18. I now come to the question of the effect of non-compliance with this particular provision of Section 49 (2). I am of the opinion that the non-compliance causes a jurisdictional defect in the constitution of the bench and that the panches have no jurisdiction to try the case assigned to them. The law insists upon there being exactly five panches in every bench and upon those panches coming from particular Gaon Sabhas. If a bench must include a panch belonging to a particular Gaon Sabha but does not include him or includes more panches belonging to a Gaon Sabha than are required under Section 49 (2), the constitution of the whole bench becomes defective and the panches are devoid of any jurisdiction. If a person has no right at all under the provision to be a member of the bench it means that he has no jurisdiction whatsoever to try the case.

In the present instance, out of the four panches belonging to Gaon Sabhas other than of Hajiganj, one was not qualified to be a member of the bench, though it may not be known which one. In all four of the panches were qualified to be members and the fifth, on account of his disqualification should be treated as not a member. The law requires a bench of not more than, and not less than, five panches. Hence the bench, being of only four members, was not legally constituted and had no right to try the case. In other words it had no jurisdiction over the subject matter of the case.

I may mention here that the provision that a bench must include five panches is not inconsistent with the provision contained in Section 77A to the effect that if on any date a panch is absent on account of illness etc., the remaining panches may go on with the case provided that at least three of them including the chairman are present. One deals with the constitution of a bench and the other, with presence of its members during the trial of a case. What the two provisions considered together mean is that a bench must consist of five panches, that it is not essential for all of them to be present on every date of hearing and that if at least three panches, including the chairman, are present, they can try the case. The fact that three panches are allowed to try the case does not mean that there is no jurisdictional defect if a bench is constituted with only four or even three panches, or with five panches, one or more of whom possess no residential qualification to be members of it.

19. The analogy of a High Court having a number of Judges, any number of whom can form a bench to try any case, does not apply to a panchayati adalat. All Judges of a High Court are equally qualified to try any case, but all panches of a panchayati adalat are not equally qualified to try any case. The creation of a Bench of any Judges of a High Court to try any case is not in contravention of any statutory or constitutional provision; on the other hand the creation of a bench of five panches to try a case may contravene the provisions of Section 49. The Constitution vests the power in the High Court and not in its divisions but the Panchayat Raj Act does not vest the power in the panchayati adalat and vests it only in a particular department or bench of it. An offence is triable by a panchayati adalat but not by all or any of its panches; it is triable only by particular five panches possessing certain qualifications and selected by the Sarpanch in a particular order. A list is prepared of all the panches of a panchayati adalat in alphabetical & the Sarpanch has to select five panches possessing the necessary residential qualifications serially turn by turn from it; see Rule 84 (2) of the Rules framed by Government under the Act. Only the panches selected by the Sarpanch can try a case; no other panch can try it.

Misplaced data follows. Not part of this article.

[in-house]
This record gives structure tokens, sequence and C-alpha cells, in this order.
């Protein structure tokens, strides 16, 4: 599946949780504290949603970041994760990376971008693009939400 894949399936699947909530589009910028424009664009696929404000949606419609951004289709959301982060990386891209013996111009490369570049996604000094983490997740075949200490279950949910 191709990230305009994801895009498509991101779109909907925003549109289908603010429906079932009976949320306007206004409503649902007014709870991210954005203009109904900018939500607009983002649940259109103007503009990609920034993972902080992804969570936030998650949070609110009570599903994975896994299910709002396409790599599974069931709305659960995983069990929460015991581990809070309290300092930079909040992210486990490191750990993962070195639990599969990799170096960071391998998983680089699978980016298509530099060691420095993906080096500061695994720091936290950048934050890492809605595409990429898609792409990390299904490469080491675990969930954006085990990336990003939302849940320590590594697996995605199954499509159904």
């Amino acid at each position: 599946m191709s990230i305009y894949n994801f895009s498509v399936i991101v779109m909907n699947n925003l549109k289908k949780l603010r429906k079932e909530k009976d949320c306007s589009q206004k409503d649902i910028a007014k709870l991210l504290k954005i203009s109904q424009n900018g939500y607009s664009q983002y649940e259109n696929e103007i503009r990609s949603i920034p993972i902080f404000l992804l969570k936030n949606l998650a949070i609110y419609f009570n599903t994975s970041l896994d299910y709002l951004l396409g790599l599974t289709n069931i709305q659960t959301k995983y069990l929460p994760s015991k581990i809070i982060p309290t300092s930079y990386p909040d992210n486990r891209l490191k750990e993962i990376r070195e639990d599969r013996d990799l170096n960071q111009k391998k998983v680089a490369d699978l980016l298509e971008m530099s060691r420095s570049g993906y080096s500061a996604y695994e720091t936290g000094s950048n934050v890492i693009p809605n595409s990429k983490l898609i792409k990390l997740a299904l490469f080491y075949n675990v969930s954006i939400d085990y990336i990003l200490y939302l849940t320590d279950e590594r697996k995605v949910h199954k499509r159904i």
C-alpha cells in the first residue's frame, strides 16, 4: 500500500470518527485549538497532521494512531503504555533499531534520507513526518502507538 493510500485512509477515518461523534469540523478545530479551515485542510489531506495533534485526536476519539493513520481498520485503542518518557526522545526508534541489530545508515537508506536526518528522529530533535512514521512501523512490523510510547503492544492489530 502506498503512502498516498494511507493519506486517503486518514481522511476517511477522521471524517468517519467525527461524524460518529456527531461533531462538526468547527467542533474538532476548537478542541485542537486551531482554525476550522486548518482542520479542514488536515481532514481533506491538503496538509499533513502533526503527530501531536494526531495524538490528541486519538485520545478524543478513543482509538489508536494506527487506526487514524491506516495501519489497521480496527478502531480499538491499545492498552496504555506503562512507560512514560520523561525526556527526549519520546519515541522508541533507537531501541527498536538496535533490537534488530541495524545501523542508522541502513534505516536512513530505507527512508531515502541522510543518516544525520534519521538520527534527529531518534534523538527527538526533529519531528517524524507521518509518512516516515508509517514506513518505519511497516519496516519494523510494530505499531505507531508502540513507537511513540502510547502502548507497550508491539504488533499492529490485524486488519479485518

20. If a court is not constituted in accordance with the law it has no jurisdiction to act as such. In -- 'Queen Empress v. Ganga Ram', 16 All 136 (FB) (F), a Full Bench of this Court was called upon to decide whether a Judge of this Court was appointed in accordance with the law and was competent to hear a case. It held that he was legally appointed but observed, though by way of obiter, at page 156, that if he were not legally appointed

'all his judgments, decrees and orders in civiland criminal cases would have been ultra viresand illegal'.

In -- 'The Colonial Bank of Australasia v. Willan', (1874) 5 PC 417, at p. 442 (G), the Judicial Committee explained what is meant by 'want of jurisdiction'. It pointed out that there must be certain conditions upon which the right of every tribunal of limited jurisdiction to exercise that jurisdiction depends and that they may be founded

'either on the character and constitution of the tribunal, or upon the nature of the subject matter of the inquiry'.

This supports the view that illegal constitution of a tribunal is a jurisdictional defect. It is stated by Craies in his 'Interpretation of Statutes', (1952) p. 246 that

'when a statute confers jurisdiction upon a tribunal of limited authority and statutory origin the conditions and qualifications annexed to the grant must be strictly complied with'.

'A Judge, who is prohibited from sitting by the plain directions of the law, cannot sit. & the consent that he shall sit gives no jurisdiction'; per Peckham, J. in -- 'MeClaughry v. Deming', (1902), 46 Law Ed 1049, at p. 1057 (H)'.

If the quorum for a bench of Magistrates is fixed at three and only two Magistrates are present, the bench is not legally constituted; see --'Queen Empress v. Muthia', 16 Mad 410 (I). The reason is, as stated in -- 'Textile Mills Securities Corpn. v. Commr. of Internal Revenue', (1941) 86 Law Ed 249 (J), that a court consists of all the Judges appointed to it. A rule made under the Bar Councils Act, 1926, required that all the members of a tribunal must sign their findings. -- 'In re V., An Advocate Madras AIR 1942 Mad 267 (SB) (K), a member of a tribunal died before the findings were written out and could be signed and it was held by a Special Bench of the Madras High Court that the tribunal ceased to be properly constituted on his death.